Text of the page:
The notion of working memory (WM) was introduced to account for the usage of shortterm memory resources by other cognitive tasks such as reasoning, mental arithmetic, language comprehension, and many others. This collaboration between memory and other cognitive tasks can only be achieved by a dedicated WM system that controls task coordination. To that end, WM models include executive control. Nevertheless, other attention control systems may be involved in coordination of memory and cognitive tasks calling on memory resources. The present paper briefly reviews the evidence concerning the role of selective attention in WM activities. A model is proposed in which selective attention control is directly linked to the executive control part of the WM system. The model assumes that apart from storage of declarative information, the system also includes an executive WM module that represents the current task set. Control processes are automatically triggered when particular conditions in these modules are met. As each task set represents the parameter settings and the actions needed to achieve the task goal, it will depend on the specific settings and actions whether selective attention control will have to be shared among the active tasks. Only when such sharing is required, task performance will be affected by the capacity limits of the control system involved. © 2014 Vandierendonck.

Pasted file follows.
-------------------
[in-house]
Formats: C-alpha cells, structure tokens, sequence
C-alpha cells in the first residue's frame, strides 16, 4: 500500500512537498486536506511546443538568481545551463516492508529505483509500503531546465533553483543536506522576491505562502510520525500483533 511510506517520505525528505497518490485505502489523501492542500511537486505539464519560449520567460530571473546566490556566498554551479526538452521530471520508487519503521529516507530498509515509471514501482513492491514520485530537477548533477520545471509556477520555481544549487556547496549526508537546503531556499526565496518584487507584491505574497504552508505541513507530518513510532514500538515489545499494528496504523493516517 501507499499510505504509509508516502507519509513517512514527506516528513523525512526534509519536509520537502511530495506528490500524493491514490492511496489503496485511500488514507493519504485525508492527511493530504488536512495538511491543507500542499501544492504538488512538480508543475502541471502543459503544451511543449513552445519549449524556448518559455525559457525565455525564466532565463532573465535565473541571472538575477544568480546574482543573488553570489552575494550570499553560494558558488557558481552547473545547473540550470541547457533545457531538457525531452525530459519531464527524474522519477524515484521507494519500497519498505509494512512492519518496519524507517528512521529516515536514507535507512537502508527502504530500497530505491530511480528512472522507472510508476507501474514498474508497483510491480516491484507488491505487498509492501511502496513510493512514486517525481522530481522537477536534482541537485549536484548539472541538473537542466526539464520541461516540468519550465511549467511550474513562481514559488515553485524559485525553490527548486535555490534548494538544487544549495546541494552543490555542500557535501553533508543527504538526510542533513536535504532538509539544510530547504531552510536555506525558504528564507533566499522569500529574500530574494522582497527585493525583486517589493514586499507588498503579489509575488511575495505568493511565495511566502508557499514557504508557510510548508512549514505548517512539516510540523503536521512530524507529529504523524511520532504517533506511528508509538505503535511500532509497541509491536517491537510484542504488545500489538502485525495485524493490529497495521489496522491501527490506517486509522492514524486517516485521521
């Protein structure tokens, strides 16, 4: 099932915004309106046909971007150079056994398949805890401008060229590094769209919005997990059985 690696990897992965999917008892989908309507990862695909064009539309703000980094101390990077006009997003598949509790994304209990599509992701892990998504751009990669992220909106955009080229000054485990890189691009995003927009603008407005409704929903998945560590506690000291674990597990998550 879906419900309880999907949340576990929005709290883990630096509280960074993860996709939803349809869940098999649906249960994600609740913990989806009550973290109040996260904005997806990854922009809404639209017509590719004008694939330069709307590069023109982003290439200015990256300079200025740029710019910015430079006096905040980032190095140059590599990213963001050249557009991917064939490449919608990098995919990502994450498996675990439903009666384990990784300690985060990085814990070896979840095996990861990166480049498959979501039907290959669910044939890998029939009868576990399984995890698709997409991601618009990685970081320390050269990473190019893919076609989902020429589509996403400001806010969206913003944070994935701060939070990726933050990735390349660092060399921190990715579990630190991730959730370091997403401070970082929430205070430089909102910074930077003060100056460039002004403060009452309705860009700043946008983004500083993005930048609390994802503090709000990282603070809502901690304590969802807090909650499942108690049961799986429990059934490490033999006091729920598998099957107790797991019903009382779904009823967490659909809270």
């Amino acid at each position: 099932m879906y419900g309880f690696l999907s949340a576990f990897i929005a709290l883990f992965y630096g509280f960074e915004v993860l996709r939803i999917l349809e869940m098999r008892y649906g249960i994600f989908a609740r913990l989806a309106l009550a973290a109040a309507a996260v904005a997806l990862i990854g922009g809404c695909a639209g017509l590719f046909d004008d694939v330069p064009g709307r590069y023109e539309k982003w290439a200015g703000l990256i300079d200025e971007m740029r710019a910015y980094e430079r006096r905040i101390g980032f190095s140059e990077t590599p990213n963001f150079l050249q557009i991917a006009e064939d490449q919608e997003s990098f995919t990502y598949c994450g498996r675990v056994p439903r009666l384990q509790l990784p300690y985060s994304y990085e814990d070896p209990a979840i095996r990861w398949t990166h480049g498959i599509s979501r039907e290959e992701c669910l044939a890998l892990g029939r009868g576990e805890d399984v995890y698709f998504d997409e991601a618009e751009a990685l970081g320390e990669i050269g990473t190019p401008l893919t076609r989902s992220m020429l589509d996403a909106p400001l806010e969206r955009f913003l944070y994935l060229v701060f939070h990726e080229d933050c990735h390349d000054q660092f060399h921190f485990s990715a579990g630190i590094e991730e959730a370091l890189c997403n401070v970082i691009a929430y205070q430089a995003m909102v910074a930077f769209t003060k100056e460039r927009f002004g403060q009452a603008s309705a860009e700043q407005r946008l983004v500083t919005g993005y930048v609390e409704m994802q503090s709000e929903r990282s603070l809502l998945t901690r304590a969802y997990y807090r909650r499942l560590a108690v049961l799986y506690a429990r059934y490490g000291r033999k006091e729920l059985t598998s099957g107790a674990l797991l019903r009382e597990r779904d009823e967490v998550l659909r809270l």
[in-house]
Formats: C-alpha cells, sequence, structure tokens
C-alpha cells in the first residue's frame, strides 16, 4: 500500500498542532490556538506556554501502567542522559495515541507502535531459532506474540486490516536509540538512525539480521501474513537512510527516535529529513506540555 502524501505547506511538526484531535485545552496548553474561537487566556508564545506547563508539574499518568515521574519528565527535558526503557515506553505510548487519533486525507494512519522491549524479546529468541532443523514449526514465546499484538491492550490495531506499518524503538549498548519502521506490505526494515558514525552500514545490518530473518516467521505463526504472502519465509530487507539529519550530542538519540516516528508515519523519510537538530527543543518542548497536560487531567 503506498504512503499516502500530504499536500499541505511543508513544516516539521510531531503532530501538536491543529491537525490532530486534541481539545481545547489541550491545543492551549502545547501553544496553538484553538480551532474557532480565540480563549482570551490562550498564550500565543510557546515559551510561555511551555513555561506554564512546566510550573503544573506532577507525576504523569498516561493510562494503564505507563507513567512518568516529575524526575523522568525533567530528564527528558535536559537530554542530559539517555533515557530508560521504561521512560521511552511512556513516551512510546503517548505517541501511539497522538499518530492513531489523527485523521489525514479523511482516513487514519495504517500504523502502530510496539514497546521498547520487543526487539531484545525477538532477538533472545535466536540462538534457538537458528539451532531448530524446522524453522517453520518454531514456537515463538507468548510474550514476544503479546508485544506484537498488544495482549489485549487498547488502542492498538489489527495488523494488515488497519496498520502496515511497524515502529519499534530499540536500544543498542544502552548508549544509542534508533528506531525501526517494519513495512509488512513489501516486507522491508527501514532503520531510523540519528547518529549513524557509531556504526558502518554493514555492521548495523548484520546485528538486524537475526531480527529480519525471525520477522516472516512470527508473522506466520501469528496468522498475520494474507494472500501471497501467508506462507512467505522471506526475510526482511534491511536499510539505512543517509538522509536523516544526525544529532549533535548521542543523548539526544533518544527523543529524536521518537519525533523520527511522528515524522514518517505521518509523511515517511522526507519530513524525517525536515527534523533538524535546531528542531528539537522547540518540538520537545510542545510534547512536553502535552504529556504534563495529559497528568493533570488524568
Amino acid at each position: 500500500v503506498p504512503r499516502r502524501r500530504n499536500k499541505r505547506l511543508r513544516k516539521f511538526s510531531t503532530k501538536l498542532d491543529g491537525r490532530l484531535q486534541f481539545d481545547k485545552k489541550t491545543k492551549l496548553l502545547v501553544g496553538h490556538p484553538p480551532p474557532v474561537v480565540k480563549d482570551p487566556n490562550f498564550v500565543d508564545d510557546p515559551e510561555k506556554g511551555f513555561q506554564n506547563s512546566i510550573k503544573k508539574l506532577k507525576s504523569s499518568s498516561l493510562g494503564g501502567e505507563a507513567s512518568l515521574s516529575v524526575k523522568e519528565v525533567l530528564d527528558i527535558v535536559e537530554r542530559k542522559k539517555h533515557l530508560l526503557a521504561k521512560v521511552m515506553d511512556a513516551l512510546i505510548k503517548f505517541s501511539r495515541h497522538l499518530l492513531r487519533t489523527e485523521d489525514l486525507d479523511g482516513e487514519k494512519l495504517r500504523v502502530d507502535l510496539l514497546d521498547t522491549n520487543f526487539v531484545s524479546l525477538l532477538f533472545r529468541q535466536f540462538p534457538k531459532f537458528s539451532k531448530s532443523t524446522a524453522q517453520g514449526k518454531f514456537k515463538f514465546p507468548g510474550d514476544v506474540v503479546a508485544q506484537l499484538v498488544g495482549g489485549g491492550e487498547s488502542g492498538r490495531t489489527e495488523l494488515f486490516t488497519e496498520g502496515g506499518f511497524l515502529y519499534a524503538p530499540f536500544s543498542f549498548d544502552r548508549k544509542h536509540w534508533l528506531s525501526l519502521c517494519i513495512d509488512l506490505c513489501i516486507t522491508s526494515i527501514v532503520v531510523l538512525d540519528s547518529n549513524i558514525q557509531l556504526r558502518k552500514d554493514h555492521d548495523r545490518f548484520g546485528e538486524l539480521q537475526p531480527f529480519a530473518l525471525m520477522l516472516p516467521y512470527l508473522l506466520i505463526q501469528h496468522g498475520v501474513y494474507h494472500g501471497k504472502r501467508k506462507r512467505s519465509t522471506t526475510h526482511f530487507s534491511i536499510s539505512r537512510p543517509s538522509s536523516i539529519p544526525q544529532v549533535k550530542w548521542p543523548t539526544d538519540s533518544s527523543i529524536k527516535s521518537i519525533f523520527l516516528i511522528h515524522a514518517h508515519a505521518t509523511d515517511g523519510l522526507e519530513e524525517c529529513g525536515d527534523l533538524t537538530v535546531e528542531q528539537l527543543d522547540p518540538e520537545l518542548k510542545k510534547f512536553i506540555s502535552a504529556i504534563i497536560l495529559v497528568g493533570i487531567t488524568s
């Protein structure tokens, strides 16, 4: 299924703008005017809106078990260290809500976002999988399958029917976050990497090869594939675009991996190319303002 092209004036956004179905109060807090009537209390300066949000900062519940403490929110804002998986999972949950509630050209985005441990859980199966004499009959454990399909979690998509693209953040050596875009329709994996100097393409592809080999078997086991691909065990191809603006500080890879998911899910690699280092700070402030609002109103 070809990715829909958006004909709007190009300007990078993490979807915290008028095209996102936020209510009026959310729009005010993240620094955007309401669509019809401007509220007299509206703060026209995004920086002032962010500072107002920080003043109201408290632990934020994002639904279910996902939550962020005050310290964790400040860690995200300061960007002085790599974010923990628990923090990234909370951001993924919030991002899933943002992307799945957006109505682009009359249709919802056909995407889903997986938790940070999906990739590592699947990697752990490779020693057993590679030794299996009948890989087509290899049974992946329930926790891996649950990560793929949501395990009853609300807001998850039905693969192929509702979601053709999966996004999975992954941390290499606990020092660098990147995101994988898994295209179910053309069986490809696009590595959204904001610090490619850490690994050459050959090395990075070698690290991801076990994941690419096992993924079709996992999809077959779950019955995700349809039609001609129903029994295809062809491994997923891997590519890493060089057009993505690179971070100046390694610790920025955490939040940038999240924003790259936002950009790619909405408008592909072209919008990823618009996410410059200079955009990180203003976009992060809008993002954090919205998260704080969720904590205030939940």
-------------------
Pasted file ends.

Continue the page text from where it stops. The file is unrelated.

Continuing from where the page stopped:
Vandierendonck, A. (2014). Symbiosis of executive and selective attention in working memory. Frontiers in Human Neuroscience, 8(AUG). https://doi.org/10.3389/fnhum.2014.00588